What's two minutes of pain?...
Totally mental game. In my advanced age, I'm becoming more and more intrigued by the challenge of seeing how long I can stay in the flat out hurt zone. I'm 50, but still learning how to 'dose' efforts at the top end of my limit. I'm working on learning, finally, that fine line between sustainable effort, and 'sprinting.' My instinct when going that hard is often to 'sprint even harder' (which is possible, and my 'naturally' programmed response)... but flat out sprinting ensures a 'game-over' blow up proposition after one minute or so. A 2-3 minute pursuitish efforts done 'properly' (e.g. 'to the limit') requires control and a little discipline - attributes less natural to me.
I'm learning that these 2 minute flat out efforts can still be darn near as fast as a sprint.... but can even be extended a fair amount more... for as long as you can take the pain.
I'm entertained by the 'looks' of contempt this 50 year old dog gets from the general public while out on the open road doing power intervals. Sometimes, it's contempt, accompanied by slow head shake, with a frown. Or with eyes closed. That's ok. Last I heard, there's no age limit on hard training on the bike.
Wonder how those civilians will react when, God willing, they see me doing them at age 75.
|Phil goes 3 for 3 in a week. (AP photo)|
Hey, what's two minutes? Anyone can suffer to the limit for two minutes, right? Well today, two minutes from the line, there were 40 or so pros in with a chance. Two short - or long- minutes later, it was clear who was the strongest... the gaps were formidable. The difference between first and thirty first? The ability to really suffer for 2 minutes. A defining requirement for a cyclist, I think.
It got me thinking about other killer uphill finshers. Pros who could score in a sprint particularly if it was a watt contest up something steep.
The man who first comes to mind is that compact Italian Giuseppi "Beppe" Saronni. Back in the 80's, Beppe won lots of Giro stages through sprints up through medieval, narrow streets. And of course, he's best remembered for "Il fucillata di Goodwood" - the rifle shot up the finish hill in Goodwood UK where he hunted down Jock Boyer and literally flew away from Kelly, LeMond, Lejarreta and Zoetemelk to win the 1982 World Cycling Championship. This week, Beppe seems to be engaged in a long uphill sprint of a different sort- this one away from the brouhaha surrounding the Lampre - Mantova doping investigation.
I prefer not to think about that, and instead remember Goodwood, and a 21 year young Giro winner in 1979 in a black and white SCIC jersey, sprinting out of the saddle with a raging face that looked an awful lot like Al Pacino as Michael Corleone in that scene when he stormed out the bathroom, gunning down Sallozzo and that 'crooked mick cop' who resembled half the men my family..(before the hole in the forehead of course!)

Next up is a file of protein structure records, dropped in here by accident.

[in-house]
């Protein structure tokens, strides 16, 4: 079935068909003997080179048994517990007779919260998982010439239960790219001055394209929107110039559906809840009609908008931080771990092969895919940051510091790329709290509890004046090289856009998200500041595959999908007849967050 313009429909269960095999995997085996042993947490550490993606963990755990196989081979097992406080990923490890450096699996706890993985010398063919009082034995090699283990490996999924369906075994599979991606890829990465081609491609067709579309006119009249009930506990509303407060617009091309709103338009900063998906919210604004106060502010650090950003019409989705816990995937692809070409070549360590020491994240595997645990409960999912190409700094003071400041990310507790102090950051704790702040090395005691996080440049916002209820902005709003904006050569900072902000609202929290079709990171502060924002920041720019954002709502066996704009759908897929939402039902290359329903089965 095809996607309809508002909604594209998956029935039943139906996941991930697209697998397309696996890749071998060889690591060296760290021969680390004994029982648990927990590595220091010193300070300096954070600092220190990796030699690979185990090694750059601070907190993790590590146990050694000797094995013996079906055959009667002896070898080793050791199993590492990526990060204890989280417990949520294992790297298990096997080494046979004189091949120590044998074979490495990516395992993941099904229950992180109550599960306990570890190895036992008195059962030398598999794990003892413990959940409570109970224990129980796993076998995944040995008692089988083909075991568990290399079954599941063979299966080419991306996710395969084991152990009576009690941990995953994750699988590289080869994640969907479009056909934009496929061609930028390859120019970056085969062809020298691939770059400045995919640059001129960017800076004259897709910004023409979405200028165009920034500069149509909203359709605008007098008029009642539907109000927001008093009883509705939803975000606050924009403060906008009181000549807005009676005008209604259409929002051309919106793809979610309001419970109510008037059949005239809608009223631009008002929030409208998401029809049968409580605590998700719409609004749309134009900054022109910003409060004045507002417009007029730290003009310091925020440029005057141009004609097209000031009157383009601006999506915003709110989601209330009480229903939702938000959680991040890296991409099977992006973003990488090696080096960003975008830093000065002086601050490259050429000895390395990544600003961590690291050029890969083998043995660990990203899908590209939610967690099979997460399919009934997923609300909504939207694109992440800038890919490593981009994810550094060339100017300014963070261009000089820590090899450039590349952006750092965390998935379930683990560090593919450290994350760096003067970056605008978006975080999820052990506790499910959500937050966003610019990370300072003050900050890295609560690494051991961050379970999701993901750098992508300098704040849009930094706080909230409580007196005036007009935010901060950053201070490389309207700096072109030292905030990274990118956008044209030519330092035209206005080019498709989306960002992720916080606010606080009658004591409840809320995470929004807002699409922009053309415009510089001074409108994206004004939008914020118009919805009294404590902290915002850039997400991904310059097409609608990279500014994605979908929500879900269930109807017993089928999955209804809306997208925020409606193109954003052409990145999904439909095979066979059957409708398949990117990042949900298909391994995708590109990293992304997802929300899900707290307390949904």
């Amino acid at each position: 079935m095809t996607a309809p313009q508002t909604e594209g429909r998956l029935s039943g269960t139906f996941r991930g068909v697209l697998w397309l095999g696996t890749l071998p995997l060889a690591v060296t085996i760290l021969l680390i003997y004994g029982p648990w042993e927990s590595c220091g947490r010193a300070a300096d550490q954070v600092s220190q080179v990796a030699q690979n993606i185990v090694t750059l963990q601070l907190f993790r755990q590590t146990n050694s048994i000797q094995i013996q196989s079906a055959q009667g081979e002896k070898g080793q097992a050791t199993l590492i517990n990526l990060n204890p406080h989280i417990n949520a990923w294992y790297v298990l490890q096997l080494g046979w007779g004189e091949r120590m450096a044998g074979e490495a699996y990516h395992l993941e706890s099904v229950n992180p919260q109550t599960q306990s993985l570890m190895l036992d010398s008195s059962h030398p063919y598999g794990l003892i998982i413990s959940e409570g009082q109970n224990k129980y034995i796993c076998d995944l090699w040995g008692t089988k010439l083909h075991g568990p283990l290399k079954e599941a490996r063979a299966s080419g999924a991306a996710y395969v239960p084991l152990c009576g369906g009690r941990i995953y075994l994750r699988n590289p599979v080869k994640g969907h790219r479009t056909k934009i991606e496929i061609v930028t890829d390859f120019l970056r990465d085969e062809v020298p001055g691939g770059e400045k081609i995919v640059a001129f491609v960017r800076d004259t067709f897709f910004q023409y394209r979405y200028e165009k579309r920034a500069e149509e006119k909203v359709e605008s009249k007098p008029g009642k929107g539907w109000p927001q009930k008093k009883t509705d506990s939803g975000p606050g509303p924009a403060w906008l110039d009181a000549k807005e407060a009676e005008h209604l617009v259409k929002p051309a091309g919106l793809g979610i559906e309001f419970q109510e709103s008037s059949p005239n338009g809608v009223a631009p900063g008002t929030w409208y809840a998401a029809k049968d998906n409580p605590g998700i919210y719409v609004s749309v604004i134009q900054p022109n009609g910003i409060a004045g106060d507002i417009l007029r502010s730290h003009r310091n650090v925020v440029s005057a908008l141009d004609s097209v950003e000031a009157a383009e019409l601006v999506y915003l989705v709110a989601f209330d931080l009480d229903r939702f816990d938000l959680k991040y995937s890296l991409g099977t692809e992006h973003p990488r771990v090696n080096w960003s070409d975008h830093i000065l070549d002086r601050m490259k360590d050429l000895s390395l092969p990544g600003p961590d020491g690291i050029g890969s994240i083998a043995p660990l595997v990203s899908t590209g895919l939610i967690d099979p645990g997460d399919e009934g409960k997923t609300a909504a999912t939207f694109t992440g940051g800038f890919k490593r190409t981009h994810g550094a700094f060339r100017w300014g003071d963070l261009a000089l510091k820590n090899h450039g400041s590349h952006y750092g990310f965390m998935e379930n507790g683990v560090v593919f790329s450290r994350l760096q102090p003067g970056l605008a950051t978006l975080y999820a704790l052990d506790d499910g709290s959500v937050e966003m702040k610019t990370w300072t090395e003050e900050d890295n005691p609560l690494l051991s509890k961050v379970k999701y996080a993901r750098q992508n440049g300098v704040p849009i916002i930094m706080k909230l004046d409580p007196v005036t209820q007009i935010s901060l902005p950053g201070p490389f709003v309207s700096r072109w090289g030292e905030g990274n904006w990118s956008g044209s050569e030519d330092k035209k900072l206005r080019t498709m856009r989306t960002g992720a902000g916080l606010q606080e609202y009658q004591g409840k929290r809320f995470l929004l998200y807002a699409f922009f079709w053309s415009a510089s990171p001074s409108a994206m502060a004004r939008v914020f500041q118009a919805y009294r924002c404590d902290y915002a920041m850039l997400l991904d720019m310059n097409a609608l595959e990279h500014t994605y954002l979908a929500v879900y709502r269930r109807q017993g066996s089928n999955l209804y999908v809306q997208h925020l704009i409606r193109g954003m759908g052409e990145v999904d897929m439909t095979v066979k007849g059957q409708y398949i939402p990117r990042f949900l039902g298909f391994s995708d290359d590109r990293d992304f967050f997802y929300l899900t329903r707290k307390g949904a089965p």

|Masters of the uphill sprint: (clockwise from top left)|
Saronni, Evans, Argentin, Rebellin and Valverde
Another master of those finishes was Moreno Argentin. Argentin won the Fleche Wallone in 90, 91 and 94. Add to that list Cadel Evans, Laurent Jalabert, Michele Bartoli, Ale Valverde and Davide Rebellin. All winners on the Mur de Huy, confirmed in other uphill finishes in the big Tours.
Gilbert is crowning a Belgian renaissance this classic season. Ronde, Roubaix, Amstel and Fleche. All taken by Belgian pros this year.
Merckx said Gilbert can win on all terrains, and he's proving a worthy new Cannibal. It's been a long time since Belgium has had a champion who was a factor in so many different types of races, on all different kinds of terrain. And whether he wins or not, Gilbert has made the action in virtually every major single day race since the Worlds last year.
Phil is seeking that perfect 'fourth victory in a row' in Liege Bastogne Liege on Sunday. The hype in the cafes of Remouchamps must be hitting fever pitch tonight. L-B-L is the race of Phil's dreams... quite literally since he was a boy riding up LaRedoute. And most of Belgium is likely willing him to win it with equal fervor across the liguistic divide. I think a Phil solo win Sunday would be poetically perfect, the fulfillment of what's feeling like his destiny. A few years ago, I remember he made a long, early break in L-B-L that came to grief on La Redoute. I was sorry to see him caught, and remember thinking at the time that maybe this kid didn't have the engine to win the really big ones. I'm glad I was wrong. And know that this year will be different. It would be a fitting crown to a brilliant spring classics season for Gilbert.
Allez Phil. It's enough to make me want to have a Duvel in celebration. But I'm going to continue denying myself...for a few more days at least. Quabbin road race on Saturday jongens. A hilly race, and this doughboy doesn't need the extra calories, thank you very much. I had a good week on the 'mass reduction' front, and I'm not spoiling that.
If I can manage to hang on and uncork a good uphill finish a-la Gilbert Saturday...OK, then maybe I'll have one.
If not, then I'll pass on the beer and do more power intervals. Old bike racers never die. They just get a little bit slower.
Personally I found motorpacing to improve speed better than intervals - I only did intervals in training races by riding off the front or by chasing down the breaks on my own. When you train by yourself it's impossible to go what you may think is your fastest speed - you have no references.ReplyDelete